The opinion focuses principally on the standard of judicial review. The Advocate General thinks that the Court should “adapt” or “modify” its usual standard of review when it is dealing with counter-terrorist sanctions deriving from UN resolutions. It should carry out a “limited” review of what he describes as the “internal lawfulness” of the EU measure, and a “normal” and “rigorous” review only of its “external” lawfulness.
The most obvious question arising from the opinion is what the Advocate General means by review of "internal" and "external" lawfulness. On one view, "internal" refers to "procedural" grounds of review, and "external" to “substantive” or “merits” review. The Advocate General suggests that "internal" review includes whether the EU act was adopted by means of a procedure that respects rights of defence (adequate reasons, a chance to comment, a chance for new information and evidence to be presented, and for comments to be “scrupulously examined” and taken into account). "External” lawfulness includes the “merits” of a designation decision, its evidential support factual accuracy, and proportionality. In the Advocate General's opinion, these matters should be presumed to be correct, and should only be reviewed by the Court for “manifestly error”.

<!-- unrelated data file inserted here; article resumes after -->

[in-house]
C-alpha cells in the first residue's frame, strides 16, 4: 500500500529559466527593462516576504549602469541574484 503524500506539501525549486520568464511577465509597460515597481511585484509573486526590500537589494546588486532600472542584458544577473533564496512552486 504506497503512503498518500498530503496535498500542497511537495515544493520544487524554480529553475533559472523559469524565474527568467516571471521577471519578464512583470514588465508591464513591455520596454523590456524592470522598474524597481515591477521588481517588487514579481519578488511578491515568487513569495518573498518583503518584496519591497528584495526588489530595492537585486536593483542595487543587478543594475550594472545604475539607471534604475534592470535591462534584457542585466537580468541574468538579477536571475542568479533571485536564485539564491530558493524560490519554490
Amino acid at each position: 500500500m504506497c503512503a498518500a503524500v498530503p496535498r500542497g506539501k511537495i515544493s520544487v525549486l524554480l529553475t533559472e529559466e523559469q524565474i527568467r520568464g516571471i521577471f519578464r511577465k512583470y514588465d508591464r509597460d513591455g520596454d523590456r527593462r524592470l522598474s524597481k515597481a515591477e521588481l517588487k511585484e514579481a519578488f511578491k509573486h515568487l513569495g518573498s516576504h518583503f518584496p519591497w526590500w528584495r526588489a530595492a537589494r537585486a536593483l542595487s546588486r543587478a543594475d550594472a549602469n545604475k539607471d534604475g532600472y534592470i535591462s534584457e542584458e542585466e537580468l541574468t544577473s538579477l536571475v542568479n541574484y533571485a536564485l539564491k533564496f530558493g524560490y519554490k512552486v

Of the numerous issues likely to arise from this opinion in addition to the standard of review, the following are a few.
First, the application of these standards of review to Mr Kadi's case. The Advocate General briefly commented that in his view Mr Kadi was aware of the reasons for his designation in sufficient detail, and had not shown that the Commission had not examined his comments.
Second, Mr Kadi had already been de-listed by the UN and EU by the time these appeals were heard; the UN Ombudsperson proposed his de-listing to the Security Council and the EU delisted him in turn. The Advocate General does not spend much time on this issue of the appellants’ continuing interest in the appeal.
Third, how far (if at all) the Advocate General’s views apply to “autonomous” and non-terrorist sanctions cases, given his comments that autonomous listings should rely on evidential assessments by national authorities, and his emphasis on the international UN context of his remarks.
Fourth, the Advocate General comments on the need for co-operation and information-sharing between EU and the UN Security Council; in his view, an intensive standard of review would result in less information being shared.
Fifth, he opines on whether decisions of the Security Council are now less “political” and “inter-governmental” given the existence of the UN Ombudsperson for the 1267 list. In his view, the Ombudsperson’s role should result in a weaker intensity of review by the European court and (as the Advocate General would like) a “presumption of justification”.
The next step will be for the ECJ to give its judgment…